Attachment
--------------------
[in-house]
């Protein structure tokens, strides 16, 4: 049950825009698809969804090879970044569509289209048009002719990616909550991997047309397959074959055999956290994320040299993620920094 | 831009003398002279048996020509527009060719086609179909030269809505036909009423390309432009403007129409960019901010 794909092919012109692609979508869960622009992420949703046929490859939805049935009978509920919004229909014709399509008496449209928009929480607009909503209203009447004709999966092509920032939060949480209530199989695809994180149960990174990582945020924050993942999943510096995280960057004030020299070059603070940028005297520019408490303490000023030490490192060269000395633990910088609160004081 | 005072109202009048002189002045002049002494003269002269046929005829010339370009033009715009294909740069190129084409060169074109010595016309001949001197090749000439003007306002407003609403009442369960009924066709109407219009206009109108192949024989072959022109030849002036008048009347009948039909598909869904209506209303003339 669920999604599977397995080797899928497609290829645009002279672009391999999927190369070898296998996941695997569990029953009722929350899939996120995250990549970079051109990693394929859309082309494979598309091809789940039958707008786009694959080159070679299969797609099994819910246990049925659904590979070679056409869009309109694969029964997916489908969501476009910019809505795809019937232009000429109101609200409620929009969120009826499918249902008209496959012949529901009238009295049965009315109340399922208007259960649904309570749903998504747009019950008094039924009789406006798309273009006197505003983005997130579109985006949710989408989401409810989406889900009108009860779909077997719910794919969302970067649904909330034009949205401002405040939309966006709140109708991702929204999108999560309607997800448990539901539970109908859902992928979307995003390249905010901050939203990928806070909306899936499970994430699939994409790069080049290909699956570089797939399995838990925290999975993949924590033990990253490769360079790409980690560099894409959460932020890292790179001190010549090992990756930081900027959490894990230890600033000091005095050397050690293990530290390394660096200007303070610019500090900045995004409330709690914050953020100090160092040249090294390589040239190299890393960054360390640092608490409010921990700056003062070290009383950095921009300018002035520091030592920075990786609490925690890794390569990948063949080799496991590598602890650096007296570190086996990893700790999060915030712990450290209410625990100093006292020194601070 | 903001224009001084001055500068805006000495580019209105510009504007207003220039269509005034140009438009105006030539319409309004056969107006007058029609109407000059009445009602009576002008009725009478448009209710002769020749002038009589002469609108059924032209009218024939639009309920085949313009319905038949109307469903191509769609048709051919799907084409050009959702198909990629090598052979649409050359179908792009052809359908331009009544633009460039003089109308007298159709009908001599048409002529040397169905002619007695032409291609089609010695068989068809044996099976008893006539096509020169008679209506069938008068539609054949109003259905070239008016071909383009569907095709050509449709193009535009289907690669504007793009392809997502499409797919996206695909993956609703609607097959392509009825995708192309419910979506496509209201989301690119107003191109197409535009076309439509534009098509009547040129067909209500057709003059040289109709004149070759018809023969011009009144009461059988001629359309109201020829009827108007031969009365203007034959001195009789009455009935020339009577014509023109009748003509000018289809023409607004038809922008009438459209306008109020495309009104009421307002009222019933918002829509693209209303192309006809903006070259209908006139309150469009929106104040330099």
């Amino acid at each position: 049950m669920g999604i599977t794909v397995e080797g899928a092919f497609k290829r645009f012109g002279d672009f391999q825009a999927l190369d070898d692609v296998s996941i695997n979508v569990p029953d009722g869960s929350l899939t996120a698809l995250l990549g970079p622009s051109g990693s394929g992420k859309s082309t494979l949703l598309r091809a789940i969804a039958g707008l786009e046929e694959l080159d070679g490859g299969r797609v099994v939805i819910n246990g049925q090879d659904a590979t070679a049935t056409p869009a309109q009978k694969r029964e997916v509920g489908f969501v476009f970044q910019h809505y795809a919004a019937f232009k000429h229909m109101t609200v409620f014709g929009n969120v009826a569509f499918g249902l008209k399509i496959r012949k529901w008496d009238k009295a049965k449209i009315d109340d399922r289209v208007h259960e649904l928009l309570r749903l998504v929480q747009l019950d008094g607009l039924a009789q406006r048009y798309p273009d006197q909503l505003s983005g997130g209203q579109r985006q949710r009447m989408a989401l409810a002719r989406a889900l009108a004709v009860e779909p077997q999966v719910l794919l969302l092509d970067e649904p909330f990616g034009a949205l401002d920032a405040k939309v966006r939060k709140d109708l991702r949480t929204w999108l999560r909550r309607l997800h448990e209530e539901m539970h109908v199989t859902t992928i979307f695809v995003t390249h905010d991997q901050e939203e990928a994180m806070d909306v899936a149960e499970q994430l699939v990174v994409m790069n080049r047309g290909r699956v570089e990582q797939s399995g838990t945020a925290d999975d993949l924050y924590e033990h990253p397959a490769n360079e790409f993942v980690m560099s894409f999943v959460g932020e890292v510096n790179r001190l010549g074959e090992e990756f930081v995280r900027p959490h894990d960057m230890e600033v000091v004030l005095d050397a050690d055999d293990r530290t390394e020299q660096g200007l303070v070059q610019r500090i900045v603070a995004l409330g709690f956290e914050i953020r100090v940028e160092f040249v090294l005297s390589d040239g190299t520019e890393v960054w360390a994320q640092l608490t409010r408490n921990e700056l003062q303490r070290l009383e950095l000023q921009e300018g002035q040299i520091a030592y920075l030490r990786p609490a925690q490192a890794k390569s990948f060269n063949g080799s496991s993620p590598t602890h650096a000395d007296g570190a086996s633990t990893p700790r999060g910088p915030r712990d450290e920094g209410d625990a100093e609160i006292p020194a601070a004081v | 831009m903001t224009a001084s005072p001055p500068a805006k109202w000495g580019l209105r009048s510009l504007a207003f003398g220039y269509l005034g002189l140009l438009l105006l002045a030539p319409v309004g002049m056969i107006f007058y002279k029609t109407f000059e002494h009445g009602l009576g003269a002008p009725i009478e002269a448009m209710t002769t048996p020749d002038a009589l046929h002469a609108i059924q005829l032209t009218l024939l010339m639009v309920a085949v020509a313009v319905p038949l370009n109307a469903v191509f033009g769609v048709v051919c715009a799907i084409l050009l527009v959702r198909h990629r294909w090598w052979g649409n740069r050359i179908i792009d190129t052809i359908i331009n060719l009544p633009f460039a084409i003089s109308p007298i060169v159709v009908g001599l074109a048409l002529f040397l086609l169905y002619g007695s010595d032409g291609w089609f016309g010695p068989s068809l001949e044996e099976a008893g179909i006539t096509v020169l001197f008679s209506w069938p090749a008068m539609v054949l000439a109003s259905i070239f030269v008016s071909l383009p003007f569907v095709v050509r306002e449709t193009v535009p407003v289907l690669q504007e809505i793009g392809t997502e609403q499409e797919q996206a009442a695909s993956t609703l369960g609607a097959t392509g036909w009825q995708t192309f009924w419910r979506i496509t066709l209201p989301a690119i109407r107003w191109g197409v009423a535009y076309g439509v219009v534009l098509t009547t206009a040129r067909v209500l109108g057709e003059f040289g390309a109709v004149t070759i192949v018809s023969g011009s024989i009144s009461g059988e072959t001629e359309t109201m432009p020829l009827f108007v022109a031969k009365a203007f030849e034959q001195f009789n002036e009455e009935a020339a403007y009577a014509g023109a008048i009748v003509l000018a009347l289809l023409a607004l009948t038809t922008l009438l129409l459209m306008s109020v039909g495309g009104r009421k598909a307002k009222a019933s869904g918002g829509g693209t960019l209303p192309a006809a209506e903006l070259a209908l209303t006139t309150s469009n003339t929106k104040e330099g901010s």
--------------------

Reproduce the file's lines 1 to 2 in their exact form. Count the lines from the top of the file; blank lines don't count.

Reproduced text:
[in-house]
């Protein structure tokens, strides 16, 4: 049950825009698809969804090879970044569509289209048009002719990616909550991997047309397959074959055999956290994320040299993620920094 | 831009003398002279048996020509527009060719086609179909030269809505036909009423390309432009403007129409960019901010 794909092919012109692609979508869960622009992420949703046929490859939805049935009978509920919004229909014709399509008496449209928009929480607009909503209203009447004709999966092509920032939060949480209530199989695809994180149960990174990582945020924050993942999943510096995280960057004030020299070059603070940028005297520019408490303490000023030490490192060269000395633990910088609160004081 | 005072109202009048002189002045002049002494003269002269046929005829010339370009033009715009294909740069190129084409060169074109010595016309001949001197090749000439003007306002407003609403009442369960009924066709109407219009206009109108192949024989072959022109030849002036008048009347009948039909598909869904209506209303003339 669920999604599977397995080797899928497609290829645009002279672009391999999927190369070898296998996941695997569990029953009722929350899939996120995250990549970079051109990693394929859309082309494979598309091809789940039958707008786009694959080159070679299969797609099994819910246990049925659904590979070679056409869009309109694969029964997916489908969501476009910019809505795809019937232009000429109101609200409620929009969120009826499918249902008209496959012949529901009238009295049965009315109340399922208007259960649904309570749903998504747009019950008094039924009789406006798309273009006197505003983005997130579109985006949710989408989401409810989406889900009108009860779909077997719910794919969302970067649904909330034009949205401002405040939309966006709140109708991702929204999108999560309607997800448990539901539970109908859902992928979307995003390249905010901050939203990928806070909306899936499970994430699939994409790069080049290909699956570089797939399995838990925290999975993949924590033990990253490769360079790409980690560099894409959460932020890292790179001190010549090992990756930081900027959490894990230890600033000091005095050397050690293990530290390394660096200007303070610019500090900045995004409330709690914050953020100090160092040249090294390589040239190299890393960054360390640092608490409010921990700056003062070290009383950095921009300018002035520091030592920075990786609490925690890794390569990948063949080799496991590598602890650096007296570190086996990893700790999060915030712990450290209410625990100093006292020194601070 | 903001224009001084001055500068805006000495580019209105510009504007207003220039269509005034140009438009105006030539319409309004056969107006007058029609109407000059009445009602009576002008009725009478448009209710002769020749002038009589002469609108059924032209009218024939639009309920085949313009319905038949109307469903191509769609048709051919799907084409050009959702198909990629090598052979649409050359179908792009052809359908331009009544633009460039003089109308007298159709009908001599048409002529040397169905002619007695032409291609089609010695068989068809044996099976008893006539096509020169008679209506069938008068539609054949109003259905070239008016071909383009569907095709050509449709193009535009289907690669504007793009392809997502499409797919996206695909993956609703609607097959392509009825995708192309419910979506496509209201989301690119107003191109197409535009076309439509534009098509009547040129067909209500057709003059040289109709004149070759018809023969011009009144009461059988001629359309109201020829009827108007031969009365203007034959001195009789009455009935020339009577014509023109009748003509000018289809023409607004038809922008009438459209306008109020495309009104009421307002009222019933918002829509693209209303192309006809903006070259209908006139309150469009929106104040330099």